The ability of this nation to provide a growing economy, strong health and human services, and a secure and safe nation depends upon a vibrant, creative, and diverse engineering and science workforce. Over the last half of the 20th Century, the United States became a world super power that was strongly connected to our position as the world leader in science and technology. The major advances of the last century in communications, health, defense, infrastructure and manufacturing were enabled through an ample and well educated science and engineering workforce. This workforce was also characterized by a blend of domestic and foreign talent that allowed us to build and maintain this leadership position.
As we move into the 21st Century, we are seeing some dramatic shifts in both technology and politics that some feel may threaten this leadership position. Technology is not just changing rapidly but the pace of change is accelerating, with many new technologies promising dramatic shifts in how goods and services will be manufactured and delivered. The changes in the political landscape with the opening up of eastern Europe and China, and the emergence of Southeast Asia and India as major economic engines for their regions, has created not only a new marketplace for goods and services, but it has also created new competitors whose major strength may be in their vast resources of human capital. These new competitors have the ability to challenge our leadership position in science and technology. All of which leads to the questions,
1. Are we producing enough new engineers to meet the future demand? What is that demand?
2. Are we producing the right kind of engineers? How will new technologies and globalization impact the ability of our engineers to remain competitive?
3. What is the impact of international talent on our engineering workforce and on engineering enrollments?
The purpose of this report was to identify important trends in the engineering workforce and education systems, especially regarding diversity and globalization. In particular, the Engineering Workforce Task Group was charged with,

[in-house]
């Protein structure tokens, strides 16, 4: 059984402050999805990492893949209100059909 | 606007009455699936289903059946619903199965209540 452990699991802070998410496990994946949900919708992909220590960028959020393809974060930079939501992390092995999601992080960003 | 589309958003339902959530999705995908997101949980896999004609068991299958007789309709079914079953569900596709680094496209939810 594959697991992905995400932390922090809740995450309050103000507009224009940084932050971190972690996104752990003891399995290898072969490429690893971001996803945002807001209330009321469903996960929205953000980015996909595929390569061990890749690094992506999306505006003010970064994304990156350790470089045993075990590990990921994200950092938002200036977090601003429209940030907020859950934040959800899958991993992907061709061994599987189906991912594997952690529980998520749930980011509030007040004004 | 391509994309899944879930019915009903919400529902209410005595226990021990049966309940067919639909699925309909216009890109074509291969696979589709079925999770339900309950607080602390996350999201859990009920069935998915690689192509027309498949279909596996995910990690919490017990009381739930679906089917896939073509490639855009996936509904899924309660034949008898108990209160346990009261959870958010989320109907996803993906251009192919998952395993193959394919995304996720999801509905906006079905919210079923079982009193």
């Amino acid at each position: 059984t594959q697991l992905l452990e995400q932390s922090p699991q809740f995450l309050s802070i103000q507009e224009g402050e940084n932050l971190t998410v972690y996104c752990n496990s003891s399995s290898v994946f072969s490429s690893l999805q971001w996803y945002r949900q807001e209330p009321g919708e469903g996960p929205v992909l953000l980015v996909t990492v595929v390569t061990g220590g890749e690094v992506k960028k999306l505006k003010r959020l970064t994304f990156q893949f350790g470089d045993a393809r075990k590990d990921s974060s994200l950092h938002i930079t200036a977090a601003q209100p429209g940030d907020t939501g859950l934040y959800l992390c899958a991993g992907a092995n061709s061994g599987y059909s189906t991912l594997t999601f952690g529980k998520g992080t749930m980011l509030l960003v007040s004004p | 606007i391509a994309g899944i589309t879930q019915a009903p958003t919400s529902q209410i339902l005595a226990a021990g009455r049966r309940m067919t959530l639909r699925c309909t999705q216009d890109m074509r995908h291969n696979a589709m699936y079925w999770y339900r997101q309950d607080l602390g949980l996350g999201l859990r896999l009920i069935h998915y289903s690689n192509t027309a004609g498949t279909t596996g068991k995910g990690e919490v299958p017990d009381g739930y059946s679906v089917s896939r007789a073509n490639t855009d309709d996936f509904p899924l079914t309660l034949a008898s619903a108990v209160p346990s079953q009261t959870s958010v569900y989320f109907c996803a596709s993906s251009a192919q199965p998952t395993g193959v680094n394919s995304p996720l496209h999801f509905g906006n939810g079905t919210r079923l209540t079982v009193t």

• Providing summaries of the most current statistics on engineering degrees and enrollment, and employment trends
• Highlighting the latest results of studies on the engineering workforce and education,
• Suggesting ideas for Directorate for Engineering Actions to reach the NSF goal of producing a technologically excellent and globally competitive workforce.
The Workforce Task Group divided this report into three main sections: (1) the current state of the engineering workforce taking a close look at the perspective of diversity and interest in engineering, (2) issues associated with diversifying the workforce and as well as preparing them for the 21st century, and (3) recommendations for the Engineering Directorate aimed at producing a diverse and effective engineering workforce for the future.
Waiting in the wings is the current study underway by the National Academy of Engineering entitled, The Engineer of 2020: A vision of engineering in the new century is underway. This study has finished its first phase and published a report that discusses many of these issues regarding the current state of engineering education. Their findings are not repeated here. The second phase of their work, which is to outline a plan for how to implement the vision of engineering captured in the report is underway and not due to be finalized until later this year. The recommendations to be developed there will have to be reconciled with those presented here.